In this continuing series of blogs about Mobile Data Monetization*, let’s look at the Service Provider Freemium business model, which involves offering a basic service for free (indefinitely, or for a trial period) to incent some other subscriber behavior that the operator can monetize. Let’s look at the typical reasons that operators have in offering a Freemium service:

1.) Encourage users to upgrade up to a higher-price, higher-quota mobile data service in order to get the Freemium service. We’re seeing more and more of this approach, especially in conjunction with LTE service offers. For example, in the early days of Verizon Wireless’ LTE roll-out, it offered a free 1-year subscription to NFL Mobile Premium to drive subscriber upgrades from 3G to its LTE data plans and smartphones / Mi-Fi devices. Now, with the adoption of LTE services well underway, Verizon Wireless is leveraging its significant investment in NFL content rights by offering NFL Mobile Premium as a Freemium service to users who opt for one of its new “More Everything” pricing plans. In many markets where mobile data usage is low, some operators have taken to offering “zero-rated” usage of popular social media sites such as Facebook and Twitter for a period of time, usually 6 to 12 months, during which the data used does not count towards the subscriber’s monthly quota. The goal of this approach is to get the user accustomed to using these services over mobile so that he or she subscribes to a data plan at the end of the Freemium period.

2.) Entice users to eventually pay a premium for a more advanced, feature-rich version or for a higher quality of service (QoS) level for the Freemium service. This is a ubiquitous model for Internet applications and services. Dropbox, for example, is a good example of the freemium-to-premium business model, with several million paid users among its 200 million overall users. Hulu is another example of this much-studied and debated business model for Internet services. Frankly, there aren’t enough examples of this approach in mobile data to determine its success or popularity going forward.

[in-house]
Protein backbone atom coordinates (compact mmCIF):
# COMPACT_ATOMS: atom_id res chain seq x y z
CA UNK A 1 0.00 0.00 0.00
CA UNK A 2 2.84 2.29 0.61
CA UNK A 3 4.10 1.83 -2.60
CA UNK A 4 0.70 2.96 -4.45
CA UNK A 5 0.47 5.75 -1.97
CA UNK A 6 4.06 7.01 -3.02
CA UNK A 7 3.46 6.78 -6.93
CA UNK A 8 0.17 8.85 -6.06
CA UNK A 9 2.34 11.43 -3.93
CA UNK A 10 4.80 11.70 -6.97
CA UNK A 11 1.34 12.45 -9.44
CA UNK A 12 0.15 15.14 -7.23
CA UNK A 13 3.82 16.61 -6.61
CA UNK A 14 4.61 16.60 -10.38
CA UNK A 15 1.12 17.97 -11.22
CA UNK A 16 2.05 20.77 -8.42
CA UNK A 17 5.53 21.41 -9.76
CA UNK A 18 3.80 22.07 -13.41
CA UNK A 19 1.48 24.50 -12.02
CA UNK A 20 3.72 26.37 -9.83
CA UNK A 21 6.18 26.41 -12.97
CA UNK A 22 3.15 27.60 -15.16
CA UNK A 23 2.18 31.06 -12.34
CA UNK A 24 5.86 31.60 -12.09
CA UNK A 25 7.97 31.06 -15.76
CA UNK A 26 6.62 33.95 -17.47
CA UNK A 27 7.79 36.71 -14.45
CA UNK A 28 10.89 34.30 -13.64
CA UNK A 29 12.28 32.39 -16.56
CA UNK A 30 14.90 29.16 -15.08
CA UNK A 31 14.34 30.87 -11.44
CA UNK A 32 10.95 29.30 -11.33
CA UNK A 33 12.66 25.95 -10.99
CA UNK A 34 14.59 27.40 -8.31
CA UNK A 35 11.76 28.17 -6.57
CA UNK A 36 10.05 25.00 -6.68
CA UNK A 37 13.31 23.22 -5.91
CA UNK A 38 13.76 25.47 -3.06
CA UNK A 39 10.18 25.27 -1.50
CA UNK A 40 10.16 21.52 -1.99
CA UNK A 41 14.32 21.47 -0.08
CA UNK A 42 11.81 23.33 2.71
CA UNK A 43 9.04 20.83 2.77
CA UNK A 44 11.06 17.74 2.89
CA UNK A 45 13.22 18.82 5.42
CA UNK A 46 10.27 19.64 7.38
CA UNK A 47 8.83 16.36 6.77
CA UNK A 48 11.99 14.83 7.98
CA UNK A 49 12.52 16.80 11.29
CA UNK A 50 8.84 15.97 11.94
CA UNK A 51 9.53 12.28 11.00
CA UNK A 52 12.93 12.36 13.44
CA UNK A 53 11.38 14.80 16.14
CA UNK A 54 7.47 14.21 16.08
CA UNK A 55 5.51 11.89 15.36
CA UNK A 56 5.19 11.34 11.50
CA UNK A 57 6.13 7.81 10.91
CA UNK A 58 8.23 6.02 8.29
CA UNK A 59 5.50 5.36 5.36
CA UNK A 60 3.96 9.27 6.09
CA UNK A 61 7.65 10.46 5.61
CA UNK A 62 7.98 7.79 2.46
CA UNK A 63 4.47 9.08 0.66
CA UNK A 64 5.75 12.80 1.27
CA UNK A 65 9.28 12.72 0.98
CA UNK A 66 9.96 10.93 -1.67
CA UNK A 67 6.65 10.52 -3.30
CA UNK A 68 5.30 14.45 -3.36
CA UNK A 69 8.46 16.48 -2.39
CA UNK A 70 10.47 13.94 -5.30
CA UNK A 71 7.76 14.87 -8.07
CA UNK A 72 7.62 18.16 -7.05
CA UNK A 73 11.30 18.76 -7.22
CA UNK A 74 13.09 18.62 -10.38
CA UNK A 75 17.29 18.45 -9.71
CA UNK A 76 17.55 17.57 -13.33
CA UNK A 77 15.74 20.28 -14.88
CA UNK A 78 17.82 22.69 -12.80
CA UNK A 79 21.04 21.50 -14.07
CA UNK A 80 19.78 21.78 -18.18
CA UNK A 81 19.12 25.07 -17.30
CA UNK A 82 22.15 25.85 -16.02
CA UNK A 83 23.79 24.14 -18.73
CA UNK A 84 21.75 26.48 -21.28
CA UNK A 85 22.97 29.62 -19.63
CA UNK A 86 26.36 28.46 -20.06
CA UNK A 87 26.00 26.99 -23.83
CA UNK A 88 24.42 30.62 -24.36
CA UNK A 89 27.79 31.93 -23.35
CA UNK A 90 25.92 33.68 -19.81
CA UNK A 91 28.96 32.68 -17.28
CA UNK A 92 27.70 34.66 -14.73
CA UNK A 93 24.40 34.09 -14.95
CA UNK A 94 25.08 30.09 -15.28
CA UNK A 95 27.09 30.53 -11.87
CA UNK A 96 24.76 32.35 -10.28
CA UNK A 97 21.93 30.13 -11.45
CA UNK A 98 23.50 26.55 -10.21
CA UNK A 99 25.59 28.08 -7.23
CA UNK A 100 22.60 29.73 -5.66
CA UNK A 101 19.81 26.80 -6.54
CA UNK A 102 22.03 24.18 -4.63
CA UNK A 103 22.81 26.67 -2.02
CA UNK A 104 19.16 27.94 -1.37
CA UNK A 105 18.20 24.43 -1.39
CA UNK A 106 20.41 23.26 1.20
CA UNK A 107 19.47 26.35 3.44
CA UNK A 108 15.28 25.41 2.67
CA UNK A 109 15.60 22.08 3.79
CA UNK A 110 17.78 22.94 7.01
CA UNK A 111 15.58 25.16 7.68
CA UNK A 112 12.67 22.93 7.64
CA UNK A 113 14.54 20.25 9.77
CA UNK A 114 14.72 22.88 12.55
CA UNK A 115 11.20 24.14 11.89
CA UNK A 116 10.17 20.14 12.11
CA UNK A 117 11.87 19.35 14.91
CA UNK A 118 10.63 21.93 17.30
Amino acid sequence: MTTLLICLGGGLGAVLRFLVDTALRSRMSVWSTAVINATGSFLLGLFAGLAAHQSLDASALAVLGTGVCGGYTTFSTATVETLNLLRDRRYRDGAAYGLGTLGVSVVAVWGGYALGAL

3.) Attract new users to migrate from a competitor’s mobile data service, in some cases by also zero-rating the usage of the Freemium service. We note that T-Mobile’s Music Freedom service launched in June this year doesn’t count streaming music service usage against customers’ mobile data plan quotas. Music Freedom, which includes well over 10 services such as Spotify, iHeartRadio, iTunesRadio, Rhapsody, Pandora and many more, is part of T-Mobile’s wider campaign to win new customers from competitive LTE mobile operators by shaking up wireless industry conventions. In this case, the Freemium aspect is to eliminate the data usage charge from mobile music streaming.

The capabilities of Cisco’s Mobile Policy and Evolved Packet Core solutions enable operators to offer Freemium services that bring monetization benefits, namely:

  • Increase marketing effectiveness of service bundle offers or the success of a special promotion by offering unlimited access to popular services at no charge, and
  • Gain new service revenues from up-selling when the user is willing to convert to the service after the free trial period.

Read this two-page summary that explains how you can offer your users Freemium services that will drive subscriber behavior that you can monetize.

Tweet us @CiscoSPMobility if you have any questions or would like to request a demo.


*Mobile Data Monetization Blog Series:

Blog 1: Make Room in the Family Car for the Family Mobile Data Plan

Blog 2: Multi-Device Data Plans: A Distinction Without a Difference?


Brian Walsh

Senior Marketing Manager